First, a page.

initial assignment in 2007; rather than send the then 18-year old Martinez back
to St. Lucie, the Mets pushed him to AA Binghamton. He was ok, hitting .271/.336/.377 but injuries limited his
time. The Mets had no choice but
to return him to Binghamton in ’08. At the time of his MLB debut on May 26, 2009, he was clearly the best
choice for the Mets after crushing AAA pitching in the month of May.




There are really three moments when
the Mets rushed Martinez: his assignment to Hagerstown in 2006, and his early
August promotion to St. Lucie the same year and then his initial assignment to
Binghamton to begin 2007.  In the
last two years, the Mets have slowed Martinez down, although in part I suspect
that that has to do with the fact that there was nowhere else for him to
go. 

It’s popular to be down on Martinez right now, but I’m not so sure
that’s a bad thing. A full — and hopefully healthy — season under the radar
at Triple-A Buffalo should have him sufficiently major-league ready for
the start of 2011. We can disagree about how the Mets have handled him
up until this point, but there’s still plenty to look forward to here.

* Coincidentally, Martinez homered for Puerto Rico on Saturday afternoon in Venezuela, his second home run of Caribbean Series against Mexico.

There will be no criminal charges arising out of Curt Schilling’s video game debacle

Curt Schilling
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In 2012 Curt Schilling’s video game company, 38 Studios, delivered the fantasy role-playing game it had spent millions of dollars and countless man hours trying to deliver. And then the company folded, leaving both its employees and Rhode Island taxpayers, who underwrote much of the company’s operations via $75 million in loans, holding the bag.

The fallout to 38 Studios’ demise was more than what you see in your average business debacle. Rhode Island accused Schilling and his company of acts tantamount to fraud, claiming that it accepted tax dollars while withholding information about the true state of the company’s finances. Former employees, meanwhile, claimed — quite credibly, according to reports of the matter — that they too were lured to Rhode Island believing that their jobs were far more secure than they were. Many found themselves in extreme states of crisis when Schilling abruptly closed the company’s doors. For his part, Schilling has assailed Rhode Island politicians for using him as a scapegoat and a political punching bag in order to distract the public from their own misdeeds. There seems to be truth to everyone’s claims to some degree.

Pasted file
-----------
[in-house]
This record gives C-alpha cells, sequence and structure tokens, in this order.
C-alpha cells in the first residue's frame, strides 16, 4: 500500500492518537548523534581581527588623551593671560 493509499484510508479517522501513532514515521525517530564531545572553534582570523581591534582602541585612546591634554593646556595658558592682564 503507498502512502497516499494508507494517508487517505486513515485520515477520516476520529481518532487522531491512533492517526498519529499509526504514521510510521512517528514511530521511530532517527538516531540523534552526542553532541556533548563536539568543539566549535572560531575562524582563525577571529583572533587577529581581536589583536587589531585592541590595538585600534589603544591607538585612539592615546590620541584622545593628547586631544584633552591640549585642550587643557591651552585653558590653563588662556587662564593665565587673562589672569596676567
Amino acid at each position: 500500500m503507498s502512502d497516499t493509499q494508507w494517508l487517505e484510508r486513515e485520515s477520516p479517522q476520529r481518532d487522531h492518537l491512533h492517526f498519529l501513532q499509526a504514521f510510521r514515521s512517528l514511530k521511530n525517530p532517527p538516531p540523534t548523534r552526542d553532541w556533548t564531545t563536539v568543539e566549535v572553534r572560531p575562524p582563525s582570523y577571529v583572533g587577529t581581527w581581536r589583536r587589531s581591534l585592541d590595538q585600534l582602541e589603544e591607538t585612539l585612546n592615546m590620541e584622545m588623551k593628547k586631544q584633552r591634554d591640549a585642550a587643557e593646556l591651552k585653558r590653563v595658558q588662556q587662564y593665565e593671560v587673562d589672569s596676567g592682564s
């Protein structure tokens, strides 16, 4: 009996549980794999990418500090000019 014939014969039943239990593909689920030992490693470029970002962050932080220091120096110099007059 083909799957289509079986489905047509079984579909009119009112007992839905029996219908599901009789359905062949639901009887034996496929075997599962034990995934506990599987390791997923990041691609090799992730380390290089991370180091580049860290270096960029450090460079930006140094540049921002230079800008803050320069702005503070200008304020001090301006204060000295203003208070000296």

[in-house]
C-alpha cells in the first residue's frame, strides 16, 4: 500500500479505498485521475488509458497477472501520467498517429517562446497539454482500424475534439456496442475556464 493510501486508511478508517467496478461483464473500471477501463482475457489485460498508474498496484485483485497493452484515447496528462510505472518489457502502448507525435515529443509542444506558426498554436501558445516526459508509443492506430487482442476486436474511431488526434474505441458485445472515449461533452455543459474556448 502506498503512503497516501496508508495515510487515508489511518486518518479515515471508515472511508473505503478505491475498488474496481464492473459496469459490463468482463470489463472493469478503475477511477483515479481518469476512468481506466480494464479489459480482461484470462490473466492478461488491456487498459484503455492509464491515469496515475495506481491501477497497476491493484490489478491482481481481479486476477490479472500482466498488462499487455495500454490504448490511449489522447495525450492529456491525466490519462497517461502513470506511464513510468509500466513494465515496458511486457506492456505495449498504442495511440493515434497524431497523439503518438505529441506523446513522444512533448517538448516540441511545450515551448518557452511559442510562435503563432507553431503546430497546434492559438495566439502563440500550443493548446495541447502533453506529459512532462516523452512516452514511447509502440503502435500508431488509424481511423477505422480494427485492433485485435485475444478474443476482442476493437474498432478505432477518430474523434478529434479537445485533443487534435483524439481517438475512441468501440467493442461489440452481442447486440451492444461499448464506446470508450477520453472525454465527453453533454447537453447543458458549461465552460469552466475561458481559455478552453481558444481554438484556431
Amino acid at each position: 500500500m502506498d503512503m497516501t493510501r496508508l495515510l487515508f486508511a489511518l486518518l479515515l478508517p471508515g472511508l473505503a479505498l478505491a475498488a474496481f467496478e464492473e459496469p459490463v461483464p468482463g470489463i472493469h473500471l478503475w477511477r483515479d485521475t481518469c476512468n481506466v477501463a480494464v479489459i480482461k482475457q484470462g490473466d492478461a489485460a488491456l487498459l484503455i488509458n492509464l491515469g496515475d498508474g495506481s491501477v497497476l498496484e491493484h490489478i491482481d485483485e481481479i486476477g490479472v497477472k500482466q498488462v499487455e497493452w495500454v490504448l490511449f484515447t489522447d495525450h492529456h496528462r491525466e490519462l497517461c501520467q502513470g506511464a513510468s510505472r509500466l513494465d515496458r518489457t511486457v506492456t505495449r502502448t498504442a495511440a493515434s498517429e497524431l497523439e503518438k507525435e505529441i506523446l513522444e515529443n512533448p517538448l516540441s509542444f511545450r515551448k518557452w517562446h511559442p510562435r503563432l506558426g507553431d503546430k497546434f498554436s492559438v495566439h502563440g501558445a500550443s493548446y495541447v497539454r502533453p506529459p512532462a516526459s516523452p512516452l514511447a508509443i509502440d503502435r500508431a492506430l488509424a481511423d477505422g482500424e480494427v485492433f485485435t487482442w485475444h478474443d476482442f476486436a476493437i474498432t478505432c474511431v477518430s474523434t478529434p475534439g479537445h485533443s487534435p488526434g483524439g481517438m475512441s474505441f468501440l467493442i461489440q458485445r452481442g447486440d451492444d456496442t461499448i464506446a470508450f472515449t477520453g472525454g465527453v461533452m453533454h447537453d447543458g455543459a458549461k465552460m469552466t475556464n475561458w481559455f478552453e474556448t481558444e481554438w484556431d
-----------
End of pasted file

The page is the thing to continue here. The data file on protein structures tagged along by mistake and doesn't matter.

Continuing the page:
As a result of all of this, there have been several investigations and lawsuits into 38 Studios’ collapse. In 2012 the feds investigated the company and declined to bring charges. There is currently a civil lawsuit afoot and, alongside it, the State of Rhode Island has investigated for four years to see if anyone could be charged with a crime. Today there was an unexpected press conference in which it was revealed that, no, no one associated with 38 Studios will be charged with anything:

An eight-page explanation of the decision concluded by saying that “the quantity and qualify of the evidence of any criminal activity fell short of what would be necessary to prove any allegation beyond a reasonable doubt and as such the Rules of Professional Conduct precluded even offering a criminal charge for grand jury consideration.”

Schilling will likely crow about this on his various social media platforms, claiming it totally vindicates him. But, as he is a close watcher of any and all events related to Hillary Clinton, he no doubt knows that a long investigation resulting in a declination to file charges due to lack of evidence is not the same thing as a vindication. Bad judgment and poor management are still bad things, even if they’re not criminal matters.